Winter Wildlands Alliance works with grassroots groups throughout the country to protect winter wildlands and a quality human-powered snowsports experience on public lands. Listed below are member groups of Winter Wildlands Alliance’s Grassroots Network. Contact the group near you to learn more about how to get involved. Interested in joining the network as a grassroots group? Click here for details on how to join.
Leaning on the executive branch’s Council for Environmental Quality (CEQ)—rather than going through Congress—the Trump administration has proposed sweeping new changes to weaken the nation’s bedrock environmental law for the benefit of polluters and corporations. We need your help to defend the National Environmental Policy Act.
https://winterwildlands.org/wp-content/uploads/2020/02/LM__4568_full.jpg13332000Winter Wildlandshttps://winterwildlands.org/wp-content/uploads/2019/11/WWA_Logo_OrangeBlue-300x89.pngWinter Wildlands2020-02-04 14:52:352020-03-11 08:31:46Trump Administration Takes New Approach to Gut the National Environmental Policy Act
Just before Christmas, a Chilean company submitted its plan for sulfide-ore copper mining at the headwaters of the 1.1 million-acre Wilderness area in northeastern Minnesota. Take action now.
https://winterwildlands.org/wp-content/uploads/2020/01/IMG_5491.jpg11251500Julie Brownhttps://winterwildlands.org/wp-content/uploads/2019/11/WWA_Logo_OrangeBlue-300x89.pngJulie Brown2020-01-06 14:10:412020-01-08 08:24:25Winter in the Boundary Waters is Silence, Amplified
In response to the U.S. Forest Service's proposal to exempt the Tongass from the Roadless Rule—a move that would lift protections and expose a vitally important landscape to logging and resource extraction—we support Alternative #1, No Action.
https://winterwildlands.org/wp-content/uploads/2019/11/Tongass-NF_Credit-Howie-Garber.jpg9941500Winter Wildlandshttps://winterwildlands.org/wp-content/uploads/2019/11/WWA_Logo_OrangeBlue-300x89.pngWinter Wildlands2020-01-02 17:26:112020-01-02 17:26:11We Asked the Forest Service to Protect the Tongass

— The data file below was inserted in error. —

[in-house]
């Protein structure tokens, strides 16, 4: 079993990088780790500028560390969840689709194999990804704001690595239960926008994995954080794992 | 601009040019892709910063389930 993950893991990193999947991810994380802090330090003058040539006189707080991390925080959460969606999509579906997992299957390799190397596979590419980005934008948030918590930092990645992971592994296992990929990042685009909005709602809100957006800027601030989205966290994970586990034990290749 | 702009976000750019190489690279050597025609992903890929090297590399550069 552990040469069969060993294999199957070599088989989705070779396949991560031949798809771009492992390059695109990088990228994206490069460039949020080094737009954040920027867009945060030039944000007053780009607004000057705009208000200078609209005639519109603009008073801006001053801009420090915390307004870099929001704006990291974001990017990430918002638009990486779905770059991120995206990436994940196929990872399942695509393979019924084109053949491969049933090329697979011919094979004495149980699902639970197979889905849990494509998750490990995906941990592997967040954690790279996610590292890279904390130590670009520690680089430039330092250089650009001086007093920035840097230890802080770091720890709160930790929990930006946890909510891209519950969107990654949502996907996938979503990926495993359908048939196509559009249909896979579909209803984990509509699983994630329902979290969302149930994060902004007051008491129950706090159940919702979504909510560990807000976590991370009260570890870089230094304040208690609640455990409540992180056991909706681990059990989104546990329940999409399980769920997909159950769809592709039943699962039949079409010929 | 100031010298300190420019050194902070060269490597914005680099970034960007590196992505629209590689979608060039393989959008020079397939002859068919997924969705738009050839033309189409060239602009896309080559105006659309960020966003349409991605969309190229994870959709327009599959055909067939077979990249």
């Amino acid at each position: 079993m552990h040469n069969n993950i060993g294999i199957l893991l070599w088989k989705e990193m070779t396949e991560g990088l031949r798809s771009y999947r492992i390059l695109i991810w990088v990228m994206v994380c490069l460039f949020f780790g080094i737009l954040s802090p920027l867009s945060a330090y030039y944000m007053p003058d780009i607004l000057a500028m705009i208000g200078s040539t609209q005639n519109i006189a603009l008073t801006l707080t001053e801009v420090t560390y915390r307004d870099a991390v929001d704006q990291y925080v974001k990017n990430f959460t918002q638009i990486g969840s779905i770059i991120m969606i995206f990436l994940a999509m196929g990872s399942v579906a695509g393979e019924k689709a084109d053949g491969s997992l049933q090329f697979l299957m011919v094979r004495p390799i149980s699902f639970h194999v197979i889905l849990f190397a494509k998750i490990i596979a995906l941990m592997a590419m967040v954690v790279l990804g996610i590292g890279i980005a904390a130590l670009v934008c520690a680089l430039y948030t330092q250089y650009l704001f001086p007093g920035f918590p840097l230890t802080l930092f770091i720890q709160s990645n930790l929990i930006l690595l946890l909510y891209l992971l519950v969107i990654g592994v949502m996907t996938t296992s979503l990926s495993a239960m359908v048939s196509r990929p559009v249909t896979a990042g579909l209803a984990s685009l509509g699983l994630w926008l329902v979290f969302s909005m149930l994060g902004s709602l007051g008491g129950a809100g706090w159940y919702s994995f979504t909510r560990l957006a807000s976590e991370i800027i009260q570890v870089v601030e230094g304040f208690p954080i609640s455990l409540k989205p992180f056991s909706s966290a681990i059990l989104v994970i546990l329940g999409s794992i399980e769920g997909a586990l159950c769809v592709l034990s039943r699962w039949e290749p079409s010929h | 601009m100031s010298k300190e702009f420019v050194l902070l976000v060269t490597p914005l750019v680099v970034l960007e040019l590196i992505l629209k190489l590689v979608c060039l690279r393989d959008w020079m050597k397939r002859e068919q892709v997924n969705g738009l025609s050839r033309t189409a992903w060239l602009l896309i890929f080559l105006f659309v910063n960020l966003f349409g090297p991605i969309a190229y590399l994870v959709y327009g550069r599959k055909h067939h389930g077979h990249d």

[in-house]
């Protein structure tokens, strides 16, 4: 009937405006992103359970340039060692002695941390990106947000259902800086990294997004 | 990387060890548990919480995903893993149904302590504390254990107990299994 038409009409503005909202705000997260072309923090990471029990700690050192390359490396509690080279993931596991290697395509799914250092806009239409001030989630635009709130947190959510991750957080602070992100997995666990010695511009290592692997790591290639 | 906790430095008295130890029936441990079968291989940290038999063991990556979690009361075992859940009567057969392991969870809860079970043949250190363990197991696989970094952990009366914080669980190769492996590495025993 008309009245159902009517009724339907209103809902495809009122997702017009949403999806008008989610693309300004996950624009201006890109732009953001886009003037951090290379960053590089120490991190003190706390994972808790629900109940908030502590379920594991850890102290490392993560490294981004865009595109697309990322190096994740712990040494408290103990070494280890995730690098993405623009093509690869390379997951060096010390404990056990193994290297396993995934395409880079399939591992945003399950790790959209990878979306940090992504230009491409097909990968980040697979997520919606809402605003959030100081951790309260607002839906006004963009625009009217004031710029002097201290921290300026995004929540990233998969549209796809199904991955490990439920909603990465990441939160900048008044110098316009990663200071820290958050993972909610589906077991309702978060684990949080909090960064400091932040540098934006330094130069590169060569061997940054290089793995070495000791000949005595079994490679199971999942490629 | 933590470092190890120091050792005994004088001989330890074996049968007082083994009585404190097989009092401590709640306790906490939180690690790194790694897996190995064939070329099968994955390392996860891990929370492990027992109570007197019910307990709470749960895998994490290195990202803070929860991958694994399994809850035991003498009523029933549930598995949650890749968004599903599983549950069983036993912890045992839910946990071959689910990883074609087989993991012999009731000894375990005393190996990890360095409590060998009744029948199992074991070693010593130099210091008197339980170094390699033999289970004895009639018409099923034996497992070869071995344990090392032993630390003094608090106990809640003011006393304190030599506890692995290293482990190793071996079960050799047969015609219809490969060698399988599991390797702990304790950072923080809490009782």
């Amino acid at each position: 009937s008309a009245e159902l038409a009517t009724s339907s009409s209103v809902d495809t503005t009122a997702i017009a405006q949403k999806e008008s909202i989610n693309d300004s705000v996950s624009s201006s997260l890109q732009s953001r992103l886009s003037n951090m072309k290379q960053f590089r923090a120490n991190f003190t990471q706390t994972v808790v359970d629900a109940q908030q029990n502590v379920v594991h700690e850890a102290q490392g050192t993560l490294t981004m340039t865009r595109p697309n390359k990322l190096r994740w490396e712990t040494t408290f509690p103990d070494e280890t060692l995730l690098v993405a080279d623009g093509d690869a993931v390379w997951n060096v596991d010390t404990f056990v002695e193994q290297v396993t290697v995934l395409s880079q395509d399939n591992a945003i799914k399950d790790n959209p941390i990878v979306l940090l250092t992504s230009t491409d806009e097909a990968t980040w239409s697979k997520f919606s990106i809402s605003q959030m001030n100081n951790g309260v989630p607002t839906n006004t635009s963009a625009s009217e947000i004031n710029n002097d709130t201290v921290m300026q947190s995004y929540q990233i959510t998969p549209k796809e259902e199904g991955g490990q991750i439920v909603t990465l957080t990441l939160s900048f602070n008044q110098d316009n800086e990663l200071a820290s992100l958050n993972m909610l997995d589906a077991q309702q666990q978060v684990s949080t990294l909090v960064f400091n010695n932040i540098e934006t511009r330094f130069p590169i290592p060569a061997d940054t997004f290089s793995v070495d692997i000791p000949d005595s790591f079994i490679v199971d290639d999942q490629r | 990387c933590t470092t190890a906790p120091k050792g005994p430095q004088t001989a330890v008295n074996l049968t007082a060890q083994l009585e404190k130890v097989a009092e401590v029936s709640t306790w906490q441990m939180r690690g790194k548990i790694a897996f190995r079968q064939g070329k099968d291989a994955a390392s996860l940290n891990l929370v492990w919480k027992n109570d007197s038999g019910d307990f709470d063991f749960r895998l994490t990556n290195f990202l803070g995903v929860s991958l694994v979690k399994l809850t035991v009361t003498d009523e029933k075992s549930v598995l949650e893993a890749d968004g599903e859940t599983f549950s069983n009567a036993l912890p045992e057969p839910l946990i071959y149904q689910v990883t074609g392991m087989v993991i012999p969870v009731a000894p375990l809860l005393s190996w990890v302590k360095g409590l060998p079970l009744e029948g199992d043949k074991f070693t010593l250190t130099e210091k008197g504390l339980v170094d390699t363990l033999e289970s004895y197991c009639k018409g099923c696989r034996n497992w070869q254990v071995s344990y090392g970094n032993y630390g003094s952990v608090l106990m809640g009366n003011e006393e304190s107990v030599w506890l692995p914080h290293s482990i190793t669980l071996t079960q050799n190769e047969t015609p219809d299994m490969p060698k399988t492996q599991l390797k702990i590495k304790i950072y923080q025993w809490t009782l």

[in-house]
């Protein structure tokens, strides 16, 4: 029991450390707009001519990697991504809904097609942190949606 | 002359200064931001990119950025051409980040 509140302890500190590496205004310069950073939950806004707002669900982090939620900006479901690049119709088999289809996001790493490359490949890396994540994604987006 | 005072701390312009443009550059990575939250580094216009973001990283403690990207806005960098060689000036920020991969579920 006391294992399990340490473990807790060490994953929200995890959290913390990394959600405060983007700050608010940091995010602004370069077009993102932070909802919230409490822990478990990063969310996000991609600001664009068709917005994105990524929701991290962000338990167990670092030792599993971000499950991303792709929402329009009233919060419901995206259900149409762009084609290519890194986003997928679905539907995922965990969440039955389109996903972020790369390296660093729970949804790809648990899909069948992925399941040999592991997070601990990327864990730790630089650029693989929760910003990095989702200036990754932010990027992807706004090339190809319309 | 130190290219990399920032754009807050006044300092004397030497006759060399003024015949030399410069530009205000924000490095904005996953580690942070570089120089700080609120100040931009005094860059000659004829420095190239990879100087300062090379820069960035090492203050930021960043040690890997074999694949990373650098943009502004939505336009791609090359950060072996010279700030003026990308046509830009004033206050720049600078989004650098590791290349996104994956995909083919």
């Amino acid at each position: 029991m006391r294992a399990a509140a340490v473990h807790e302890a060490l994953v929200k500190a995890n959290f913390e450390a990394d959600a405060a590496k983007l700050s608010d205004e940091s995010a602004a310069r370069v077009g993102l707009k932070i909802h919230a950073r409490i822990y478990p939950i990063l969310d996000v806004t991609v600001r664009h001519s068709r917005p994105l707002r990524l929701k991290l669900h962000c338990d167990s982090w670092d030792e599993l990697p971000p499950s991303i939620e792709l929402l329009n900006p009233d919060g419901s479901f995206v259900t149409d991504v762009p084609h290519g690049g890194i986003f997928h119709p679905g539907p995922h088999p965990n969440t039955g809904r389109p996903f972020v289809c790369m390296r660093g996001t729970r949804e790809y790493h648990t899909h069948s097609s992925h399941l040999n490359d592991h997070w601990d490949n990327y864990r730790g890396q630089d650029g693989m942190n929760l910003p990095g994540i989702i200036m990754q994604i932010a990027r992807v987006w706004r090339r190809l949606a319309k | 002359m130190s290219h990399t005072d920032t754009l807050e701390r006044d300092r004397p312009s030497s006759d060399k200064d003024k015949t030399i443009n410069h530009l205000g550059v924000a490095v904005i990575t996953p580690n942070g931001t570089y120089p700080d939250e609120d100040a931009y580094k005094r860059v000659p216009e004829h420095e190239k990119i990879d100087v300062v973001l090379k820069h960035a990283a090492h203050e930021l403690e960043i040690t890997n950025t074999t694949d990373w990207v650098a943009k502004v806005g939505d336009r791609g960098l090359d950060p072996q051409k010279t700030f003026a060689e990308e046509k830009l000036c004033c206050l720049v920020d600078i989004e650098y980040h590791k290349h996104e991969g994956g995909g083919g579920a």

The U.S. Forest Service has proposed to exempt the Tongass from the Roadless Rule, which would open a vital carbon sink to logging and mining. The deadline for public comment is December 17.The Tongass is the largest national forest in the United States—17 million acres of temperate rainforest that stretches down the panhandle in Southeast Alaska. Home to old growth trees and tons of wildlife, including whales, salmon, bears, and bald eagles, the Tongass also holds tremendous value for carbon sequestration and climate change mitigation. The U.S. Forest Service estimates the Tongass stores 10 to 12 percent of the total carbon captured by America’s national forests.Right now, the U.S. Forest Service has proposed exempting the entire Tongass National Forest from the Roadless Rule. Why does this matter? The Roadless Rule is an important tool that protects wild landscapes on U.S. Forest Service lands. The proposal would open the world’s largest remaining temperate rainforest—a critical resource in the fight against climate change—to logging. For reasons of conservation, recreation, and climate action, we can't let this happen.
https://winterwildlands.org/wp-content/uploads/2019/11/Tongass-NF_Credit-Howie-Garber.jpg9941500Julie Brownhttps://winterwildlands.org/wp-content/uploads/2019/11/WWA_Logo_OrangeBlue-300x89.pngJulie Brown2019-11-26 17:26:402019-11-26 17:32:49Action Alert: Speak Up for the Tongass and the Roadless Rule
Winter Wildlands Alliance is a national nonprofit organization promoting and
preserving winter wildlands and a quality human-powered snowsports
experience on public lands.